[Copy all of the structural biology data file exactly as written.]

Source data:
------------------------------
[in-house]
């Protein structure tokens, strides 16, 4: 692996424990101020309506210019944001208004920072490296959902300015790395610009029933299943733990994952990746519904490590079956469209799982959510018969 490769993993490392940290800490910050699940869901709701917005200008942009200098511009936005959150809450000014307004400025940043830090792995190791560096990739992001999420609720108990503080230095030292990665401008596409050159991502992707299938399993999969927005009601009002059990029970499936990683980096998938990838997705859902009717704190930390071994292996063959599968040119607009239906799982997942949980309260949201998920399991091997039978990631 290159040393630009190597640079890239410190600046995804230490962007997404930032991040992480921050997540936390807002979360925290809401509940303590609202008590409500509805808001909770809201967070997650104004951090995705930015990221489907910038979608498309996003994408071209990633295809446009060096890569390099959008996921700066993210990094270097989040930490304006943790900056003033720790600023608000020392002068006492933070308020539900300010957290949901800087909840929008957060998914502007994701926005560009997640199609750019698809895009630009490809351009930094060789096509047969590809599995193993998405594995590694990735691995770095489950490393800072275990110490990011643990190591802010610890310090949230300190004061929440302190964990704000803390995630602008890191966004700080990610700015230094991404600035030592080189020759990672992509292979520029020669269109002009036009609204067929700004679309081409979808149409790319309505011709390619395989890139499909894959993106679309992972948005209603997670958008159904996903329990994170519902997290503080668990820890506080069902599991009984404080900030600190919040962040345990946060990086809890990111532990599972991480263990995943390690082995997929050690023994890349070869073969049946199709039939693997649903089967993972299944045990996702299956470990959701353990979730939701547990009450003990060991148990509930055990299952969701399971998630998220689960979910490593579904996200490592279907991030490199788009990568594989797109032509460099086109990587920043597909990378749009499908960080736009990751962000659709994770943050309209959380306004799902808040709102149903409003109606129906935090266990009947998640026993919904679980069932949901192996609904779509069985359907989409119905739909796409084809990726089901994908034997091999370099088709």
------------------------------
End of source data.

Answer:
[in-house]
């Protein structure tokens, strides 16, 4: 692996424990101020309506210019944001208004920072490296959902300015790395610009029933299943733990994952990746519904490590079956469209799982959510018969 490769993993490392940290800490910050699940869901709701917005200008942009200098511009936005959150809450000014307004400025940043830090792995190791560096990739992001999420609720108990503080230095030292990665401008596409050159991502992707299938399993999969927005009601009002059990029970499936990683980096998938990838997705859902009717704190930390071994292996063959599968040119607009239906799982997942949980309260949201998920399991091997039978990631 290159040393630009190597640079890239410190600046995804230490962007997404930032991040992480921050997540936390807002979360925290809401509940303590609202008590409500509805808001909770809201967070997650104004951090995705930015990221489907910038979608498309996003994408071209990633295809446009060096890569390099959008996921700066993210990094270097989040930490304006943790900056003033720790600023608000020392002068006492933070308020539900300010957290949901800087909840929008957060998914502007994701926005560009997640199609750019698809895009630009490809351009930094060789096509047969590809599995193993998405594995590694990735691995770095489950490393800072275990110490990011643990190591802010610890310090949230300190004061929440302190964990704000803390995630602008890191966004700080990610700015230094991404600035030592080189020759990672992509292979520029020669269109002009036009609204067929700004679309081409979808149409790319309505011709390619395989890139499909894959993106679309992972948005209603997670958008159904996903329990994170519902997290503080668990820890506080069902599991009984404080900030600190919040962040345990946060990086809890990111532990599972991480263990995943390690082995997929050690023994890349070869073969049946199709039939693997649903089967993972299944045990996702299956470990959701353990979730939701547990009450003990060991148990509930055990299952969701399971998630998220689960979910490593579904996200490592279907991030490199788009990568594989797109032509460099086109990587920043597909990378749009499908960080736009990751962000659709994770943050309209959380306004799902808040709102149903409003109606129906935090266990009947998640026993919904679980069932949901192996609904779509069985359907989409119905739909796409084809990726089901994908034997091999370099088709």